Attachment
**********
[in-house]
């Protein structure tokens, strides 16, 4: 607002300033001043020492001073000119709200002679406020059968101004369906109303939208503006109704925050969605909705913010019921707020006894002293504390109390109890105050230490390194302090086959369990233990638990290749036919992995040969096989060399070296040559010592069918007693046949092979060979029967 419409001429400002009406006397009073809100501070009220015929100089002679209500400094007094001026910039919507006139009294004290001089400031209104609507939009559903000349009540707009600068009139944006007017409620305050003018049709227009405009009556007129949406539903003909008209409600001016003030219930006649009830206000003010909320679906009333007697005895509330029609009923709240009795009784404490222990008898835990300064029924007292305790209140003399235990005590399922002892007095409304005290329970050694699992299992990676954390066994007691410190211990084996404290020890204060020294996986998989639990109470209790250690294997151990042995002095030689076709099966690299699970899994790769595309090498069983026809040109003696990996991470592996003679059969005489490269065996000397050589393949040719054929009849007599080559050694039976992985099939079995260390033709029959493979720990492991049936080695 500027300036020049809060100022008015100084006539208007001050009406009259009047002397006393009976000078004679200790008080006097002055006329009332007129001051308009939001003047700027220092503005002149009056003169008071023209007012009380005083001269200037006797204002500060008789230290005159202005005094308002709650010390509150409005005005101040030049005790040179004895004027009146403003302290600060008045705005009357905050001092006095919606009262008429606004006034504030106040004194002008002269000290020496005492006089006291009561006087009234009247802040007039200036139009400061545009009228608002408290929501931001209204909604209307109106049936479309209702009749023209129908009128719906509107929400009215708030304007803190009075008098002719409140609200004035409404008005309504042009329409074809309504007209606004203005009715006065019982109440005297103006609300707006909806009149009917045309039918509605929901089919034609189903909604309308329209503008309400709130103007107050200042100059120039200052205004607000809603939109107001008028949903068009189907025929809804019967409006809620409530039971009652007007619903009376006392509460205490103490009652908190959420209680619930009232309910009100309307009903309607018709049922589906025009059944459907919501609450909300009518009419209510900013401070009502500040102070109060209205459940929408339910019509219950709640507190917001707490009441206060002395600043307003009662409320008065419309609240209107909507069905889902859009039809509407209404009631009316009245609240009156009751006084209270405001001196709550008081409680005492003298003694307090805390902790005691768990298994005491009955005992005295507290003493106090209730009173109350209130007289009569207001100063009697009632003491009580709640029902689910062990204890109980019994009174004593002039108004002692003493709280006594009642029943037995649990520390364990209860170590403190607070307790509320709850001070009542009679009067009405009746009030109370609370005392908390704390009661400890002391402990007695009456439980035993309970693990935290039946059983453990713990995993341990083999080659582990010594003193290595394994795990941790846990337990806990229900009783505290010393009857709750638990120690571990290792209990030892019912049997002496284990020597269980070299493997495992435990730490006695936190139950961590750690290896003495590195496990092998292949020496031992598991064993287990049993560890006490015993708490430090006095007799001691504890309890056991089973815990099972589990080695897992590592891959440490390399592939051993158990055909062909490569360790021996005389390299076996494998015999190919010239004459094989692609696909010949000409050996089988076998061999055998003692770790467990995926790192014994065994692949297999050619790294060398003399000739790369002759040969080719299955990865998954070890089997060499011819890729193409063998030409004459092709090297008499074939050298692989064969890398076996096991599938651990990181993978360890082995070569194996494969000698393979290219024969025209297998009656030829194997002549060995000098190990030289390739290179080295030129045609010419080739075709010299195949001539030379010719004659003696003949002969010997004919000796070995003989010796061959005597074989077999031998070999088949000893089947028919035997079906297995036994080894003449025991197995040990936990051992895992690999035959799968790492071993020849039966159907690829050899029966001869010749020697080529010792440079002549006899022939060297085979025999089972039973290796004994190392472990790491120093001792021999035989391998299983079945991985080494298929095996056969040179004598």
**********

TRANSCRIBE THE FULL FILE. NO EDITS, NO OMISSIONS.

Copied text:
[in-house]
């Protein structure tokens, strides 16, 4: 607002300033001043020492001073000119709200002679406020059968101004369906109303939208503006109704925050969605909705913010019921707020006894002293504390109390109890105050230490390194302090086959369990233990638990290749036919992995040969096989060399070296040559010592069918007693046949092979060979029967 419409001429400002009406006397009073809100501070009220015929100089002679209500400094007094001026910039919507006139009294004290001089400031209104609507939009559903000349009540707009600068009139944006007017409620305050003018049709227009405009009556007129949406539903003909008209409600001016003030219930006649009830206000003010909320679906009333007697005895509330029609009923709240009795009784404490222990008898835990300064029924007292305790209140003399235990005590399922002892007095409304005290329970050694699992299992990676954390066994007691410190211990084996404290020890204060020294996986998989639990109470209790250690294997151990042995002095030689076709099966690299699970899994790769595309090498069983026809040109003696990996991470592996003679059969005489490269065996000397050589393949040719054929009849007599080559050694039976992985099939079995260390033709029959493979720990492991049936080695 500027300036020049809060100022008015100084006539208007001050009406009259009047002397006393009976000078004679200790008080006097002055006329009332007129001051308009939001003047700027220092503005002149009056003169008071023209007012009380005083001269200037006797204002500060008789230290005159202005005094308002709650010390509150409005005005101040030049005790040179004895004027009146403003302290600060008045705005009357905050001092006095919606009262008429606004006034504030106040004194002008002269000290020496005492006089006291009561006087009234009247802040007039200036139009400061545009009228608002408290929501931001209204909604209307109106049936479309209702009749023209129908009128719906509107929400009215708030304007803190009075008098002719409140609200004035409404008005309504042009329409074809309504007209606004203005009715006065019982109440005297103006609300707006909806009149009917045309039918509605929901089919034609189903909604309308329209503008309400709130103007107050200042100059120039200052205004607000809603939109107001008028949903068009189907025929809804019967409006809620409530039971009652007007619903009376006392509460205490103490009652908190959420209680619930009232309910009100309307009903309607018709049922589906025009059944459907919501609450909300009518009419209510900013401070009502500040102070109060209205459940929408339910019509219950709640507190917001707490009441206060002395600043307003009662409320008065419309609240209107909507069905889902859009039809509407209404009631009316009245609240009156009751006084209270405001001196709550008081409680005492003298003694307090805390902790005691768990298994005491009955005992005295507290003493106090209730009173109350209130007289009569207001100063009697009632003491009580709640029902689910062990204890109980019994009174004593002039108004002692003493709280006594009642029943037995649990520390364990209860170590403190607070307790509320709850001070009542009679009067009405009746009030109370609370005392908390704390009661400890002391402990007695009456439980035993309970693990935290039946059983453990713990995993341990083999080659582990010594003193290595394994795990941790846990337990806990229900009783505290010393009857709750638990120690571990290792209990030892019912049997002496284990020597269980070299493997495992435990730490006695936190139950961590750690290896003495590195496990092998292949020496031992598991064993287990049993560890006490015993708490430090006095007799001691504890309890056991089973815990099972589990080695897992590592891959440490390399592939051993158990055909062909490569360790021996005389390299076996494998015999190919010239004459094989692609696909010949000409050996089988076998061999055998003692770790467990995926790192014994065994692949297999050619790294060398003399000739790369002759040969080719299955990865998954070890089997060499011819890729193409063998030409004459092709090297008499074939050298692989064969890398076996096991599938651990990181993978360890082995070569194996494969000698393979290219024969025209297998009656030829194997002549060995000098190990030289390739290179080295030129045609010419080739075709010299195949001539030379010719004659003696003949002969010997004919000796070995003989010796061959005597074989077999031998070999088949000893089947028919035997079906297995036994080894003449025991197995040990936990051992895992690999035959799968790492071993020849039966159907690829050899029966001869010749020697080529010792440079002549006899022939060297085979025999089972039973290796004994190392472990790491120093001792021999035989391998299983079945991985080494298929095996056969040179004598």